Although many men of importance stood for the praetorship along with Cicero, he was appointed first of them all;1
and men thought that he managed the cases which came before him with integrity and fairness. It is said, too, that Licinius Macer, a man who had great power in the city on his own account and also enjoyed the help of Crassus, was tried before Cicero for fraud, and that, relying upon his influence and the efforts made in his behalf,
he went off home while the jurors were still voting, hastily trimmed his hair and put on a white toga in the belief that he had been acquitted, and was going forth again to the forum; but Crassus met him at the house-door and told him that he had been convicted unanimously, whereupon he turned back, lay down upon his bed, and died.
And the case brought Cicero the reputation of having been a scrupulous presiding officer. Again, there was Vatinius, a man who had a harsh manner and one which showed contempt for the magistrates before whom he pleaded; his neck also was covered with swellings. As this man once stood at Cicero's tribunal and made some request of him, Cicero did not grant it at once, but took a long time for deliberation, whereupon Vatinius said that he himself would not have stuck at the matter had he been praetor. At this Cicero turned upon him and said:
‘But I have not the neck that you have.’
Two or three days before his term of office expired, Manilius was brought before him on a charge of fraudulent accounting. This Manilius had the good will and eager support of the people, since it was thought that he was prosecuted on Pompey's account, being a friend of his. On his demanding several days in which to make his defence, Cicero granted him only one, and that the next; and the people were indignant because it was customary for the praetor to grant ten days at least to the accused.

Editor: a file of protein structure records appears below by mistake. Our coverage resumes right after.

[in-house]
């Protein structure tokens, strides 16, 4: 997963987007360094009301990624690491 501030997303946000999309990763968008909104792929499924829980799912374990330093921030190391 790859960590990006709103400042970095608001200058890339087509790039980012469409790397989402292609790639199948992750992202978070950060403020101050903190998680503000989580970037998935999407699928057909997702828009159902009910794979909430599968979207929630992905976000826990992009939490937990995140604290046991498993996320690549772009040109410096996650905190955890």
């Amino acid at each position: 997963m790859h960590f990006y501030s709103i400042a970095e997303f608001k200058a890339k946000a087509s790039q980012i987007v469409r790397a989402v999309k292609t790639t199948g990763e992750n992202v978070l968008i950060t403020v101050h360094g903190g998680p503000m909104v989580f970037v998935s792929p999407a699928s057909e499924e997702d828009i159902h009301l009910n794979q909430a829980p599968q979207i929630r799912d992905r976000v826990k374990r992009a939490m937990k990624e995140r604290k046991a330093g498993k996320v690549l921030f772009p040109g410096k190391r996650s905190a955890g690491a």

And when the tribunes brought Cicero to the rostra and denounced him, he begged for a hearing, and then said that he had always treated defendants, so far as the laws allowed, with clemency and kindness, and thought it an unfortunate thing that Manilius should not have this advantage; wherefore, since only one day was left to his disposal as praetor, he had purposely set this day for the trial, and surely it was not the part of one who wished to help Manilius to defer it to another praetor's term.
These words produced a wonderful change in the feelings of the people, and with many expressions of approval they begged Cicero to assume the defence of Manilius. This he willingly consented to do, chiefly for the sake of Pompey, who was absent, and once more mounting the rostra harangued the people anew, vigorously attacking the oligarchical party and those who were jealous of Pompey.